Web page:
What is proper transmit behavior if user packet exceeds DR_ spec, and processing a Mac command

This is a followup to a previous Topic where I thought packet length verification was incorrect and it still may be. This is a bit more information,

The Previous Topic: LoRaWan: LoRaMac.c - ValidatePayloadLength( ) fails to catch too large payload if fOptsLen != 0

NOTE: My understanding of LoRaWan protocol could use some work, this is how I currently understand what is happening.

The issue: I am seeing a user payload whose size is greater than allowed by the currently defined data rate, DR_, that is still being delivered to the network server.

This will occur if the LoRaMac runtime is processing a response to a network server request, in this case a SRV_MAC_LINK_ADR_REQ was returned during the Rx window of a previous uplink message.

The runtime is preparing a response by adding the mac command response data to the message that is to be delivered to the network server during the next uplink.

In this case during the next uplink the “user packet”, which again violates the DR_ maximum, is delivered to the network server along with what is apparently the MAC response.

Previous and follow on uplink messages of the same packet size are flagged as invalid and not delivered, only the one containing the MAC response is sent with the user packet intact.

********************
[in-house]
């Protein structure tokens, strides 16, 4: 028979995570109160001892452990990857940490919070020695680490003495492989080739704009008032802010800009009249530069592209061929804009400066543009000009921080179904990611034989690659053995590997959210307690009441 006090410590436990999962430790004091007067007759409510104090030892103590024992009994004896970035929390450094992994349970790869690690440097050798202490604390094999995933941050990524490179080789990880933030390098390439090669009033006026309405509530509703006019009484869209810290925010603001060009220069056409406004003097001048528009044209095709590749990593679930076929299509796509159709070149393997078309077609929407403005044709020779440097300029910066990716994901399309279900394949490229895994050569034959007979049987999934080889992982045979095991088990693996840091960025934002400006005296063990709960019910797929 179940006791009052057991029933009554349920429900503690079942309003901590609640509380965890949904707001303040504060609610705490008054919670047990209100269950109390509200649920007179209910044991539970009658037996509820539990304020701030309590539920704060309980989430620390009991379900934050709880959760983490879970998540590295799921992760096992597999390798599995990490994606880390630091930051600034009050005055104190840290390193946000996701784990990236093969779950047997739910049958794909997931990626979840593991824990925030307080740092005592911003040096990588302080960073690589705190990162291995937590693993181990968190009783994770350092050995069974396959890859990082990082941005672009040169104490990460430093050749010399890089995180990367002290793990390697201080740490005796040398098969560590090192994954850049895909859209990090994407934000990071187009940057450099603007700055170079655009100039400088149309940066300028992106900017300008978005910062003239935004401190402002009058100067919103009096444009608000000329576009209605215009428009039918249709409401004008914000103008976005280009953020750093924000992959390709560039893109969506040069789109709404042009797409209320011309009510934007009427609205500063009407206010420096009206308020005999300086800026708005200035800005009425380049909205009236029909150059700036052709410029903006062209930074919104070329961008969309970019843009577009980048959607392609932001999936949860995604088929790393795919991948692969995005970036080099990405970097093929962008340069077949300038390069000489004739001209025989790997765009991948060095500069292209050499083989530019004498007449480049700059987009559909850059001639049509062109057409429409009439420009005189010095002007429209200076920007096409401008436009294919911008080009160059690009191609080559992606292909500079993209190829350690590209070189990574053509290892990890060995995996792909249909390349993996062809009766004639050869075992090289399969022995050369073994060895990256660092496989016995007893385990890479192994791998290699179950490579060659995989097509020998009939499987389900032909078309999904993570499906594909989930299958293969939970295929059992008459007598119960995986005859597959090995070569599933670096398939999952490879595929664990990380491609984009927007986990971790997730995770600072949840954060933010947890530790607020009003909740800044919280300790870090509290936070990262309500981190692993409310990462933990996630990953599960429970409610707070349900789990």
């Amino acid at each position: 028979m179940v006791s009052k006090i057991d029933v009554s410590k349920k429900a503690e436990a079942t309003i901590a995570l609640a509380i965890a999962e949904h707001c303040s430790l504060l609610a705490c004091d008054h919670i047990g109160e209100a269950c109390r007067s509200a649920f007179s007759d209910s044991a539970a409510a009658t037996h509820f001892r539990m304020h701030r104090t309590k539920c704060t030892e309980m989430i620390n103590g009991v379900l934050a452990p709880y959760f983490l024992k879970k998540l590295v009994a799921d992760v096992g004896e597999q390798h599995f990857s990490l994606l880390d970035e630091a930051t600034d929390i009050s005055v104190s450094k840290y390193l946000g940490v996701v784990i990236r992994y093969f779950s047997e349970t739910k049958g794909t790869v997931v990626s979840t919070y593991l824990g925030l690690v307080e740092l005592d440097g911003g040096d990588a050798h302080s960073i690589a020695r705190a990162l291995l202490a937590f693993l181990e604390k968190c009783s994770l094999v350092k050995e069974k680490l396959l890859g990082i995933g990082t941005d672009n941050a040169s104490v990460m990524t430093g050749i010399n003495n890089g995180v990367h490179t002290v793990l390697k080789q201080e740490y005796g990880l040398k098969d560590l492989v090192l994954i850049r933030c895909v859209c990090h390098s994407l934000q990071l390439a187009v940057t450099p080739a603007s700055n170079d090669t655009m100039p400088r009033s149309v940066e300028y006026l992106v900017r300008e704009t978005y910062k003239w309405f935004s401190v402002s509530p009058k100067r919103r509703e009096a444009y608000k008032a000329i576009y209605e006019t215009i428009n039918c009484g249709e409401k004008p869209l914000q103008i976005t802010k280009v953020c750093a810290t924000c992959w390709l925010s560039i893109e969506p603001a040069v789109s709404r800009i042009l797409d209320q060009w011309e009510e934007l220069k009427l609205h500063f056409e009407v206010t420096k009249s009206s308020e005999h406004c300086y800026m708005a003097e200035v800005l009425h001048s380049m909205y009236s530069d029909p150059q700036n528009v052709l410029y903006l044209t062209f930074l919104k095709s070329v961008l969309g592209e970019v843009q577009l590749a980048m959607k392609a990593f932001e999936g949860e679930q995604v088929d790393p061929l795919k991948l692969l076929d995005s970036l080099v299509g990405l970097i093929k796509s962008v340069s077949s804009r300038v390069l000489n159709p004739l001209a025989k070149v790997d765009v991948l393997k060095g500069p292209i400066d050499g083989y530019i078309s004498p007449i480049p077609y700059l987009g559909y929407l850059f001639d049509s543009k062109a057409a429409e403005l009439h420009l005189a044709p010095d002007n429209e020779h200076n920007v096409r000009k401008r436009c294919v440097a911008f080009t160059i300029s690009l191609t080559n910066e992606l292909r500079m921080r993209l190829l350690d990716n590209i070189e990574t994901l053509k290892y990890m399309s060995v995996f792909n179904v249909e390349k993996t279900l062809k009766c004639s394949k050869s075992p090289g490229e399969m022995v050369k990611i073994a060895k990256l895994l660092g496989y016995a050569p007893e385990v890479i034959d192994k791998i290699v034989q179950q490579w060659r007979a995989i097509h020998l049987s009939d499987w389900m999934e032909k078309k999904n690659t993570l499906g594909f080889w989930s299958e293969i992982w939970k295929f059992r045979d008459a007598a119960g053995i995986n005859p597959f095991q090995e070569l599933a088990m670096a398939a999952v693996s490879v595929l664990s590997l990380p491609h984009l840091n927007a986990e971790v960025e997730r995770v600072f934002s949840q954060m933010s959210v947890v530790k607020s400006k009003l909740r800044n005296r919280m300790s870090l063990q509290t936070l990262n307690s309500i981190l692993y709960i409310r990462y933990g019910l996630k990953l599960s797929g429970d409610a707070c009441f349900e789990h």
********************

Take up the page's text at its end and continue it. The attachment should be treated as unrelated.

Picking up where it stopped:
Is this correct LoRaWan behavior, deliver the user packet even though it violates DR_ maximum?

The scenario (RegionUS915)

  • Default Data Rate = 3
  • end node user app overrides Data Rate, DR = 0, (implies max user packet of 11 bytes)
  • end node user app is in a loop sending a packet that is size 24, (yes, too large for DR_0)

-Join attempt
– network join attempts alternate between DR_0 and DR_3, In this scenario the join succeeds with DR_3.

- first user uplink attempt
– the first packet length error is not caught by the LoRaWan library level’s max length test because DR_3 is used as the compare DR ( this does not look correct either)
– LoRWan library layer resets the Data Rate to the correct DR_0 before passing the packet buffer off to lower layers (this is after the length check)
– LoRaMac layer catches the user packet excess length error and aborts the send, nothing is sent to the network server.

- Next user uplink attempt
– this attempt fails the packet length check in LoRaWan lib layer, as now the data rate used in the compare is DR_0
– user packet length is set to 0
– zero length user packet is sent to the LoRMac layer and on to the network server
– network server decodes the fact the packet is zero length
– at this point the network server is returning (downlink) a SRV_MAC_LINK_ADR_REQ to the end node during the Rx time.
– the response is partially packaged for delivery during the next uplink transmission.

- Next user send attempt
– now the response to the SRV_MAC_LINK_ADR_REQ is returned to the network server,
– this time the LoRaWan lib packet length test passes because fOptsLen is not zero, (though I’m not sure why it should be passing??)